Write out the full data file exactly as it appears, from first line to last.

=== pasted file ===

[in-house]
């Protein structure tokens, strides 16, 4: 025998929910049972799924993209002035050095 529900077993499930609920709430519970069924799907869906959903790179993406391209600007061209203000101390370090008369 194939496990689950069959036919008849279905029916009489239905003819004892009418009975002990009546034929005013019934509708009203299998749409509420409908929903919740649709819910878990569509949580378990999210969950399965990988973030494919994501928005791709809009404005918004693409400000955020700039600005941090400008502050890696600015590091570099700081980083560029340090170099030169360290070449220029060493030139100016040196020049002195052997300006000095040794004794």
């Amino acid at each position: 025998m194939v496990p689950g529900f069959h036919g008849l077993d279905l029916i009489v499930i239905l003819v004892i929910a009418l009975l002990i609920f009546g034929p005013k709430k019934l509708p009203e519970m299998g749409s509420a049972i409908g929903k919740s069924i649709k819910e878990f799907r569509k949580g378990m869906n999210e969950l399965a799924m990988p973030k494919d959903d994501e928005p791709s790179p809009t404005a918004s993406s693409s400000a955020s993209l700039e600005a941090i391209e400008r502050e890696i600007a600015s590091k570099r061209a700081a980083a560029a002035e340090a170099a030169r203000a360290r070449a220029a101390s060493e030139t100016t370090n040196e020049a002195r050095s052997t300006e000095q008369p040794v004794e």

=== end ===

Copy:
[in-house]
């Protein structure tokens, strides 16, 4: 025998929910049972799924993209002035050095 529900077993499930609920709430519970069924799907869906959903790179993406391209600007061209203000101390370090008369 194939496990689950069959036919008849279905029916009489239905003819004892009418009975002990009546034929005013019934509708009203299998749409509420409908929903919740649709819910878990569509949580378990999210969950399965990988973030494919994501928005791709809009404005918004693409400000955020700039600005941090400008502050890696600015590091570099700081980083560029340090170099030169360290070449220029060493030139100016040196020049002195052997300006000095040794004794």
């Amino acid at each position: 025998m194939v496990p689950g529900f069959h036919g008849l077993d279905l029916i009489v499930i239905l003819v004892i929910a009418l009975l002990i609920f009546g034929p005013k709430k019934l509708p009203e519970m299998g749409s509420a049972i409908g929903k919740s069924i649709k819910e878990f799907r569509k949580g378990m869906n999210e969950l399965a799924m990988p973030k494919d959903d994501e928005p791709s790179p809009t404005a918004s993406s693409s400000a955020s993209l700039e600005a941090i391209e400008r502050e890696i600007a600015s590091k570099r061209a700081a980083a560029a002035e340090a170099a030169r203000a360290r070449a220029a101390s060493e030139t100016t370090n040196e020049a002195r050095s052997t300006e000095q008369p040794v004794e």